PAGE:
EGU2020-7442, updated on 09 Jan 2024
EGU General Assembly 2020
© Author(s) 2024. This work is distributed under
the Creative Commons Attribution 4.0 License.

Macro-plastic weathering in a coastal environment: field experiment in Chesapeake Bay, Maryland

Marzia Rizzo1,2, Benjamin Lane2,3, Sairah Malkin2, Carmela Vaccaro1, Umberto Simeoni1, William Nardin2, and Corinne Corbau1,2
Marzia Rizzo et al.
  • 1University of Ferrara, Department of Physics and Earth Science, Ferrara, Italy (
  • 2Horn Point Laboratory, University of Maryland Center for Environmental Science
  • 3St. Olaf College

It is now widely recognized that marine plastics, which are strongly resistant to chemical and biological degradation, have become a widespread and massive pollutant in the world’s oceans. Despite this resistance, in the environment, larger plastic items fragment and degrade into secondary microplastics which are ingestible by some marine organisms and are therefore a potential threat to aquatic foodwebs. The present study aims to better understand factors that contribute to the weathering of plastics in a coastal marine environment, where most microplastics appear to be generated. 

Here we performed a field experiment to test the influence of different coastal conditions on macro-plastic weathering. Strips of commercial grade high-density polyethylene (HDPE) and polystyrene (PS) were mounted in replicate on racks (similar in appearance to keys on a glockenspiel, though all of the same length) and deployed at different treatment depths (subtidal versus intertidal) and different treatment hydrodynamic intensity zones (erosional versus depositional) in a sub-estuary of Chesapeake Bay (Maryland, USA). Strips were collected after environmental exposure of 4, 8 and 43 weeks and were analyzed for mass loss, surface chlorophyll accumulation, and surface appearance via SEM imaging.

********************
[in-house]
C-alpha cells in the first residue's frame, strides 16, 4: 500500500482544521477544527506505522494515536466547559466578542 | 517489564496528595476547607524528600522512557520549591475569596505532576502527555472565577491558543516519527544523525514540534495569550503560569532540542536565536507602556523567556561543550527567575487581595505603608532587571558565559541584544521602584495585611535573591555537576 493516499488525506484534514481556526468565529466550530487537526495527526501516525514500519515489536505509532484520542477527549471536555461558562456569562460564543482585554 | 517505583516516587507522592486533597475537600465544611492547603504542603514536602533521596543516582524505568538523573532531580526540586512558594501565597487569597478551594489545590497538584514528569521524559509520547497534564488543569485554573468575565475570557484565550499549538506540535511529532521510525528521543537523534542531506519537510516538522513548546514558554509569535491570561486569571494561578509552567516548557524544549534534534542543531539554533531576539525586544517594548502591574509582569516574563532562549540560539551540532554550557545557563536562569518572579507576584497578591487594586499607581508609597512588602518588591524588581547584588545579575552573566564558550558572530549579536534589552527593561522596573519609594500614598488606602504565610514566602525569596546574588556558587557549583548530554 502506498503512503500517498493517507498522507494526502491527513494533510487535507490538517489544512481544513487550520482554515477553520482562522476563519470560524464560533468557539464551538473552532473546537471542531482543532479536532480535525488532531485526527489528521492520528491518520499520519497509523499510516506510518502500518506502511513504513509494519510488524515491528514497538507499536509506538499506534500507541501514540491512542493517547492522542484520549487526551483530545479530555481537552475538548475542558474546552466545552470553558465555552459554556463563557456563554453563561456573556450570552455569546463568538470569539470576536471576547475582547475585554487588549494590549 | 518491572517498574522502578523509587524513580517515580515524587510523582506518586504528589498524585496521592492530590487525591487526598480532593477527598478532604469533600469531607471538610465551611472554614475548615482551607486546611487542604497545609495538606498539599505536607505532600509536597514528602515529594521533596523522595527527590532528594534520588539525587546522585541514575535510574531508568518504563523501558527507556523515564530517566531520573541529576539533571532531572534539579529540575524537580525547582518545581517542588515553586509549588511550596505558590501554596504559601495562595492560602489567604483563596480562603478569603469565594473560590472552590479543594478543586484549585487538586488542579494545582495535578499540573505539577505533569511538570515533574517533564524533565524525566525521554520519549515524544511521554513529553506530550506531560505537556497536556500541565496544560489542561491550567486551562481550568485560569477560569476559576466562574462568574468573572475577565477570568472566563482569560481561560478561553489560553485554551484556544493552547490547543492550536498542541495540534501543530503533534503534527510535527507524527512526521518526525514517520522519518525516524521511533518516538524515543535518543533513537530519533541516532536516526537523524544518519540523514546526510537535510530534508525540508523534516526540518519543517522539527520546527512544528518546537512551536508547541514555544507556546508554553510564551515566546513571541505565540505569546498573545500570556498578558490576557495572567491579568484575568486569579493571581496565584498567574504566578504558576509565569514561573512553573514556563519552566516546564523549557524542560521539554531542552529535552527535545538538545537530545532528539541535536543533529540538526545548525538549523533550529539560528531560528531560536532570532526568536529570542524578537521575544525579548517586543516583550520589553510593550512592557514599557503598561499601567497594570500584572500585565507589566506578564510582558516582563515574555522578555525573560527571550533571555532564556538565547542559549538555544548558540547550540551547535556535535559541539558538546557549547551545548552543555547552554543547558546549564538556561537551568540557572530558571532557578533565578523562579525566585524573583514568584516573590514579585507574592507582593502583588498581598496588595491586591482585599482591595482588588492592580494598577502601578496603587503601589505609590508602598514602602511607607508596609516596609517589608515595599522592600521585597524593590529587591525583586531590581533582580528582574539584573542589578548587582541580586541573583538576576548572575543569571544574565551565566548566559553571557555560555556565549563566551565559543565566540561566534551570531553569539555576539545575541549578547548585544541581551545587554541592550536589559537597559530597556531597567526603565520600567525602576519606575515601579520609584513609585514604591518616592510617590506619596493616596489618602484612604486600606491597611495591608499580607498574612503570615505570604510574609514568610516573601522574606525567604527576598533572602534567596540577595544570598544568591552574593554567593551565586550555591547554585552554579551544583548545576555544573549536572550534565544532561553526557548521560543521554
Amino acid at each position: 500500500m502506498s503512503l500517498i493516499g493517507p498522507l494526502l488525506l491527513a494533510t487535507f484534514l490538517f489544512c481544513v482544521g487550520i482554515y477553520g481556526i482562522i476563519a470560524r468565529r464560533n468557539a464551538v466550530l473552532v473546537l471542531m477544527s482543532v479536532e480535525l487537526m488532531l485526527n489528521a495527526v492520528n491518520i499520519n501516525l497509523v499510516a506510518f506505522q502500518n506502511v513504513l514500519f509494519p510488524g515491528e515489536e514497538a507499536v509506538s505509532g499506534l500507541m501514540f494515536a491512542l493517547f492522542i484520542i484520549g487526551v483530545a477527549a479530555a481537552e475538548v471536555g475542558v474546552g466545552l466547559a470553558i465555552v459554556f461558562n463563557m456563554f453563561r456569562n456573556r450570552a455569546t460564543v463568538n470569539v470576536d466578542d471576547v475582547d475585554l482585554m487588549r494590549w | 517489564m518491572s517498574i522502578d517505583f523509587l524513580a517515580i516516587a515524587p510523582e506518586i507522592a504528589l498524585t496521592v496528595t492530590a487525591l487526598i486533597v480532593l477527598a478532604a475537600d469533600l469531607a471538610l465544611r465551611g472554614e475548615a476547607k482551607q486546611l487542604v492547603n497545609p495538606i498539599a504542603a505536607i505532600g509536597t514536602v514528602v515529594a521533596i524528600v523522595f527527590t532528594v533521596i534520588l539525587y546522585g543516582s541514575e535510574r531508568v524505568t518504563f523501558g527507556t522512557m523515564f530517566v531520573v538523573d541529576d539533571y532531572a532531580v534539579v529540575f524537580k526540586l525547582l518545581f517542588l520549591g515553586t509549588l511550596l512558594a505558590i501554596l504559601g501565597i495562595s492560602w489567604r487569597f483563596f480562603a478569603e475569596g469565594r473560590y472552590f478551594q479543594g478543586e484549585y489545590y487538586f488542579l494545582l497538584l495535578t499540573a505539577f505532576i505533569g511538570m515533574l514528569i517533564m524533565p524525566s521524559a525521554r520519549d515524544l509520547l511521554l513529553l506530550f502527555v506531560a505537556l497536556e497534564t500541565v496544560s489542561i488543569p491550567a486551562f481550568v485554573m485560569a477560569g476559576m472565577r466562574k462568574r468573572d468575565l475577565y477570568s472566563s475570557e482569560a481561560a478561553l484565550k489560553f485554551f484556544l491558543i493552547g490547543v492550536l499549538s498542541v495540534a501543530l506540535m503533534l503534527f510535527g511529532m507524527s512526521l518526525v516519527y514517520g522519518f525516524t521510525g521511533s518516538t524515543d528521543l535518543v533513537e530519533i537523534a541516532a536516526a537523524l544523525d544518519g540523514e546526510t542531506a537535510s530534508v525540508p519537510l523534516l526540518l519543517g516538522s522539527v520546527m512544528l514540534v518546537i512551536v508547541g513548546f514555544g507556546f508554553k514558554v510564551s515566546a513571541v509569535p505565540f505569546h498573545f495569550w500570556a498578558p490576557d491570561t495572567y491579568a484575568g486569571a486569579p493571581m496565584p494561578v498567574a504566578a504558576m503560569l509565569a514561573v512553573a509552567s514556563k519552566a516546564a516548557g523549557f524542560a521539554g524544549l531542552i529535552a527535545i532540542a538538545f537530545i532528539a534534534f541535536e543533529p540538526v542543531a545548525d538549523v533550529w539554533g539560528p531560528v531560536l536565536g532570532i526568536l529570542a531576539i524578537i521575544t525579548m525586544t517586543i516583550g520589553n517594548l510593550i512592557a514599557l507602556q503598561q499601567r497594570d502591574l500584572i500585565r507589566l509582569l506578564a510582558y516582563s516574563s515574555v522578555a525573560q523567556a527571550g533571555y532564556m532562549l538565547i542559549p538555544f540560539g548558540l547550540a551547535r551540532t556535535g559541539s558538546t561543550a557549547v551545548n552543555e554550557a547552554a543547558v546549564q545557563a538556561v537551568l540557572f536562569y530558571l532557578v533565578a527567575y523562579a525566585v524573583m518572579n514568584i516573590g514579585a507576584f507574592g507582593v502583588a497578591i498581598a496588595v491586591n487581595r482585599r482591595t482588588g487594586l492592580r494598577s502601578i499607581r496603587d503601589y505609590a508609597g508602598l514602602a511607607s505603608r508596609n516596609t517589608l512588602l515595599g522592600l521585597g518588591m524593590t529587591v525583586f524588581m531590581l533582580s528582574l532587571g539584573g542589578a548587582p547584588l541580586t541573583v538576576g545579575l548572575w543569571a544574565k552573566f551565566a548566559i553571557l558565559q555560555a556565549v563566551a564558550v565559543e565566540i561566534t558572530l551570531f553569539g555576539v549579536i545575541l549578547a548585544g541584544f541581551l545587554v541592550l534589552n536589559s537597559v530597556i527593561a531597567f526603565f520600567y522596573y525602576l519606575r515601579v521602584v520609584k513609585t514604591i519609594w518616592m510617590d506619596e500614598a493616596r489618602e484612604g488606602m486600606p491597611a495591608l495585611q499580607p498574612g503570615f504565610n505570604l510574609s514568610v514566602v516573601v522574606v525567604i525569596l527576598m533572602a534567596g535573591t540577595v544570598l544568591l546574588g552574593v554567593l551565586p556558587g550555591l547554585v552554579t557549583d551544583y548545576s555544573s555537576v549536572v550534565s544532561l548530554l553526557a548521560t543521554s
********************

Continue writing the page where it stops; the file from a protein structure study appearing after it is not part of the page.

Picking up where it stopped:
We observed the PS strips degraded more quickly than the HDPE strips. The results show minor mass variation, in some samples even a slight mass increase, contrary to expectation. This was probably due to the deposition of clay and the presence of microorganisms into the microstructure of the strips, as observed by SEM. Moreover, the SEM images show different kind of fragmentation, with holes or with desquamations. The fragmentation was most marked for the PS strips located at intertidal depths caused by a more intense hydrodynamic energy. Finally, an increase over time was observed in the concentration of chlorophyll in both subtidal depositional PS strips and in subtidal erosional HDPE strips, associated with a lower hydrodynamic energy compared to the intertidal zones. This appears to confer a greater protection of the plastic which therefore undergoes less weathering.

How to cite: Rizzo, M., Lane, B., Malkin, S., Vaccaro, C., Simeoni, U., Nardin, W., and Corbau, C.: Macro-plastic weathering in a coastal environment: field experiment in Chesapeake Bay, Maryland, EGU General Assembly 2020, Online, 4–8 May 2020, EGU2020-7442,, 2020.


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